8. The goals of Australia Zoo are for the world wide protection of Saltwater Crocodiles. Northern Australia has the last strong hold of the estuarine crocodile. They used to range from the bay of Bengal in India, all the way through South East Asia, Papua New Guinea, The Solomon Islands and as far east as Vanuatu, but they are endangered everywhere except Northern Australia.

Tasmanian DevilTasmanian Devil

  1. Largest Dasyurid, Island population. Susceptible to stochastic events (i.e. volcanoes, diseases, human influence etc).
  2. Ongoing conservation with Tasmanian Devils and Quolls includes assisting research projects in the field with Dr. Menna Jones, funding Devil fences and acquiring habitat.  Dr. Menna Jones is conducting research on Devil reproduction in southeast and northwest areas of Tasmania.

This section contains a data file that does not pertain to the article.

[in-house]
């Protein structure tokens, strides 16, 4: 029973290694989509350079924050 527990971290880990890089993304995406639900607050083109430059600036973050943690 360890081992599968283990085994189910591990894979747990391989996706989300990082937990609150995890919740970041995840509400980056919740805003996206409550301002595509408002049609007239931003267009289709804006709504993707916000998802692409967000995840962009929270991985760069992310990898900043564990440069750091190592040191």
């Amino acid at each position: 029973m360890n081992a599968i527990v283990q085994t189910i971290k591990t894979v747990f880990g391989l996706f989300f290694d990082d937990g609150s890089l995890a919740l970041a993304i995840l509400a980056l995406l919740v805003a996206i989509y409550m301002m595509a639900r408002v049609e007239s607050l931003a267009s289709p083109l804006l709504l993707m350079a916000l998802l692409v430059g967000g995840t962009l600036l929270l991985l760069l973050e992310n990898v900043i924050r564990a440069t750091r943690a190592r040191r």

3. Australia Zoo has purchased Devil-proof portable lambing pens for Nick Mooney (Tasmania Department of Environment).  Nick distributes the pens to protect ewes and lambs from Devils and to protect the Devils from being destroyed by graziers.
  4. Australia Zoo continues to research appropriate land for the protection of Devils, Quolls and other wildlife.
  5. Tasmanian Devils (Sarcophillus harrisi) have been extinct from the mainland for the past 600 years.  There is no concrete reason for them to be gone, but theories include the introduction of Dingoes and disease.
  6. Australia Zoo houses Tasmanian Devils as a part of a breeding and education program.  Funding is provided to Trowana Wildlife Park in Tasmania for breeding and research projects with Devils and Quolls.  The Tiger Quoll and Tasmanian Devil are the second largest and largest living carnivorous Marsupials; they are unique in the animal kingdom and deserve our protection.
  7. Thylacine (Tasmanian Tiger) already extinct.

Devils and Toads